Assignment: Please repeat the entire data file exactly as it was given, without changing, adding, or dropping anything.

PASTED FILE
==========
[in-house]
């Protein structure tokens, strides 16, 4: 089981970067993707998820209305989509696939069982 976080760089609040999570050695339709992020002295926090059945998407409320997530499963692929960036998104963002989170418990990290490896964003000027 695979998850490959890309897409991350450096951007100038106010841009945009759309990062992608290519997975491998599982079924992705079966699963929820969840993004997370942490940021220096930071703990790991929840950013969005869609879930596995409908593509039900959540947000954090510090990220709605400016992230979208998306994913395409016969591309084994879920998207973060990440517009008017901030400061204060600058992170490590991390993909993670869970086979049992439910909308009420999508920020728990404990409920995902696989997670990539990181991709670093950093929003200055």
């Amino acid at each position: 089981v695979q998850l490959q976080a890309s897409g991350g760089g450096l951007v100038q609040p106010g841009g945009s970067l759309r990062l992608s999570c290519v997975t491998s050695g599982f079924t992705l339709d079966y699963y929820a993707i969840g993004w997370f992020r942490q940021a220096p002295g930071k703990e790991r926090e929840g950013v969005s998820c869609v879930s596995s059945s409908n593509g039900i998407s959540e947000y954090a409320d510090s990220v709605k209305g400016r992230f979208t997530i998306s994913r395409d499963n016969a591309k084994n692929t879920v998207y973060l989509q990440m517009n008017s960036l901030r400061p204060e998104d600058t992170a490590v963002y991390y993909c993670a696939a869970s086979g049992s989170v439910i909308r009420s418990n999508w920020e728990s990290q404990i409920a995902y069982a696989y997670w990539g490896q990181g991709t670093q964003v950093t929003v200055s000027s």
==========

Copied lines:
[in-house]
């Protein structure tokens, strides 16, 4: 089981970067993707998820209305989509696939069982 976080760089609040999570050695339709992020002295926090059945998407409320997530499963692929960036998104963002989170418990990290490896964003000027 695979998850490959890309897409991350450096951007100038106010841009945009759309990062992608290519997975491998599982079924992705079966699963929820969840993004997370942490940021220096930071703990790991929840950013969005869609879930596995409908593509039900959540947000954090510090990220709605400016992230979208998306994913395409016969591309084994879920998207973060990440517009008017901030400061204060600058992170490590991390993909993670869970086979049992439910909308009420999508920020728990404990409920995902696989997670990539990181991709670093950093929003200055």
């Amino acid at each position: 089981v695979q998850l490959q976080a890309s897409g991350g760089g450096l951007v100038q609040p106010g841009g945009s970067l759309r990062l992608s999570c290519v997975t491998s050695g599982f079924t992705l339709d079966y699963y929820a993707i969840g993004w997370f992020r942490q940021a220096p002295g930071k703990e790991r926090e929840g950013v969005s998820c869609v879930s596995s059945s409908n593509g039900i998407s959540e947000y954090a409320d510090s990220v709605k209305g400016r992230f979208t997530i998306s994913r395409d499963n016969a591309k084994n692929t879920v998207y973060l989509q990440m517009n008017s960036l901030r400061p204060e998104d600058t992170a490590v963002y991390y993909c993670a696939a869970s086979g049992s989170v439910i909308r009420s418990n999508w920020e728990s990290q404990i409920a995902y069982a696989y997670w990539g490896q990181g991709t670093q964003v950093t929003v200055s000027s």